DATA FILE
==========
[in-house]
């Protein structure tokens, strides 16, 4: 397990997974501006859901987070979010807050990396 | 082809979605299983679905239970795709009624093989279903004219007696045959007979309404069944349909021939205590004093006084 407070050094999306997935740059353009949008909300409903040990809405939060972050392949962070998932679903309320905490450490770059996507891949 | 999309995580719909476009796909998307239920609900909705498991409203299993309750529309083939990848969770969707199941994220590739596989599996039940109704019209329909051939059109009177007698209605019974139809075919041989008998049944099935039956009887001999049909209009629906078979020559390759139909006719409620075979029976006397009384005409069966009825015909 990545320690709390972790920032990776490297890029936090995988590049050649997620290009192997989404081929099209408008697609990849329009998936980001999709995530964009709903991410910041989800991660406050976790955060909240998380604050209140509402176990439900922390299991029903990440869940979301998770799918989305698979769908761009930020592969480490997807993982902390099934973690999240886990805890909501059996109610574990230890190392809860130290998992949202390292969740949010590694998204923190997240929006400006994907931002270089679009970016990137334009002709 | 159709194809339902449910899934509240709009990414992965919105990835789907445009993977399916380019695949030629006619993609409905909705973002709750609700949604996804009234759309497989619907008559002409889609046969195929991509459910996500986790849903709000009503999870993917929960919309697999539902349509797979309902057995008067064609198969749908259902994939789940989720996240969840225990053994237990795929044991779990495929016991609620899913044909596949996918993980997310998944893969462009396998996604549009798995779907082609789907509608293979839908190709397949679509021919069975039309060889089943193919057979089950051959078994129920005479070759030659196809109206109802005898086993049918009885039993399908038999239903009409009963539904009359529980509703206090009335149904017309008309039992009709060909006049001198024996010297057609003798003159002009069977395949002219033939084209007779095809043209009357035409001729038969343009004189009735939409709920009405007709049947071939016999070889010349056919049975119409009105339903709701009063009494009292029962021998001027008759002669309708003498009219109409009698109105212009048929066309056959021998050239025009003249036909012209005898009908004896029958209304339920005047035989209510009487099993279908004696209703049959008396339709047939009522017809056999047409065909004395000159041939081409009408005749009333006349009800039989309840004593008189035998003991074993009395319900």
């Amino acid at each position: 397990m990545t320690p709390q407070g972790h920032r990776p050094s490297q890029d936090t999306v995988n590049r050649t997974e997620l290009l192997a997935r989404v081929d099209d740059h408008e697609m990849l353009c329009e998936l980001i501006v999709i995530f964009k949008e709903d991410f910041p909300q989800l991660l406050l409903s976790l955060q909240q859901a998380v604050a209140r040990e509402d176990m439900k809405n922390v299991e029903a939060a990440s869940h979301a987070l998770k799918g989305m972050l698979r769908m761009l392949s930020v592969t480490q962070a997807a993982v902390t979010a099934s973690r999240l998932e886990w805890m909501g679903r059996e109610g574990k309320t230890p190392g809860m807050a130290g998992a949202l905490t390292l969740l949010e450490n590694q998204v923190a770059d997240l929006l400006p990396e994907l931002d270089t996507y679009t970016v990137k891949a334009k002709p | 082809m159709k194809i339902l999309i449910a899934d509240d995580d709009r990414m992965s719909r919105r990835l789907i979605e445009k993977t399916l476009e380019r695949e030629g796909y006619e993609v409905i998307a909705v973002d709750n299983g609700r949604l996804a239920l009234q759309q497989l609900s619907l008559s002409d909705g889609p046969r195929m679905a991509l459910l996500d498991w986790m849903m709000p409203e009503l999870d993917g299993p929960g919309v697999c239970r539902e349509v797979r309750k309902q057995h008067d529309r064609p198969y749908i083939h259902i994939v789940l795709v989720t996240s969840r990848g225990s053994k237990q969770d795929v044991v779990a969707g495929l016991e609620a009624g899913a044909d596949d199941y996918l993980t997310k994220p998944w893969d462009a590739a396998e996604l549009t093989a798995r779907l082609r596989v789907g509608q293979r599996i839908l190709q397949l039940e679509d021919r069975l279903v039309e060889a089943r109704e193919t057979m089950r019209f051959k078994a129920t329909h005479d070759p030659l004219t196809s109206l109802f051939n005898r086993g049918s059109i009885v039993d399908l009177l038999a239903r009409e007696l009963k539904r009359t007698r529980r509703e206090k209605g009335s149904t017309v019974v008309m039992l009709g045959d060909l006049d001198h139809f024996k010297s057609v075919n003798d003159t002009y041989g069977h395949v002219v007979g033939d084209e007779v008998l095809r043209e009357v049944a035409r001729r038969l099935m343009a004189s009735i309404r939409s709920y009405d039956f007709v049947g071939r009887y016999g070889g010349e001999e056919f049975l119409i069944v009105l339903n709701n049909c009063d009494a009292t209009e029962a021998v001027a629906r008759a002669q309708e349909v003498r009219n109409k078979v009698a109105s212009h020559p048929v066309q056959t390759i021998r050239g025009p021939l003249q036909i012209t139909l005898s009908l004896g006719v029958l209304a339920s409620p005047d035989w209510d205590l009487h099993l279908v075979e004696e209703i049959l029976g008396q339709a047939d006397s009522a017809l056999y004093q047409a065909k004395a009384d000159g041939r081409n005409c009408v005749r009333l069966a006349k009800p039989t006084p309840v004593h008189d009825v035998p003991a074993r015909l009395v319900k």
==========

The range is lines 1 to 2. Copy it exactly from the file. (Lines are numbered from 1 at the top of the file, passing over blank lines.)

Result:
[in-house]
């Protein structure tokens, strides 16, 4: 397990997974501006859901987070979010807050990396 | 082809979605299983679905239970795709009624093989279903004219007696045959007979309404069944349909021939205590004093006084 407070050094999306997935740059353009949008909300409903040990809405939060972050392949962070998932679903309320905490450490770059996507891949 | 999309995580719909476009796909998307239920609900909705498991409203299993309750529309083939990848969770969707199941994220590739596989599996039940109704019209329909051939059109009177007698209605019974139809075919041989008998049944099935039956009887001999049909209009629906078979020559390759139909006719409620075979029976006397009384005409069966009825015909 990545320690709390972790920032990776490297890029936090995988590049050649997620290009192997989404081929099209408008697609990849329009998936980001999709995530964009709903991410910041989800991660406050976790955060909240998380604050209140509402176990439900922390299991029903990440869940979301998770799918989305698979769908761009930020592969480490997807993982902390099934973690999240886990805890909501059996109610574990230890190392809860130290998992949202390292969740949010590694998204923190997240929006400006994907931002270089679009970016990137334009002709 | 159709194809339902449910899934509240709009990414992965919105990835789907445009993977399916380019695949030629006619993609409905909705973002709750609700949604996804009234759309497989619907008559002409889609046969195929991509459910996500986790849903709000009503999870993917929960919309697999539902349509797979309902057995008067064609198969749908259902994939789940989720996240969840225990053994237990795929044991779990495929016991609620899913044909596949996918993980997310998944893969462009396998996604549009798995779907082609789907509608293979839908190709397949679509021919069975039309060889089943193919057979089950051959078994129920005479070759030659196809109206109802005898086993049918009885039993399908038999239903009409009963539904009359529980509703206090009335149904017309008309039992009709060909006049001198024996010297057609003798003159002009069977395949002219033939084209007779095809043209009357035409001729038969343009004189009735939409709920009405007709049947071939016999070889010349056919049975119409009105339903709701009063009494009292029962021998001027008759002669309708003498009219109409009698109105212009048929066309056959021998050239025009003249036909012209005898009908004896029958209304339920005047035989209510009487099993279908004696209703049959008396339709047939009522017809056999047409065909004395000159041939081409009408005749009333006349009800039989309840004593008189035998003991074993009395319900």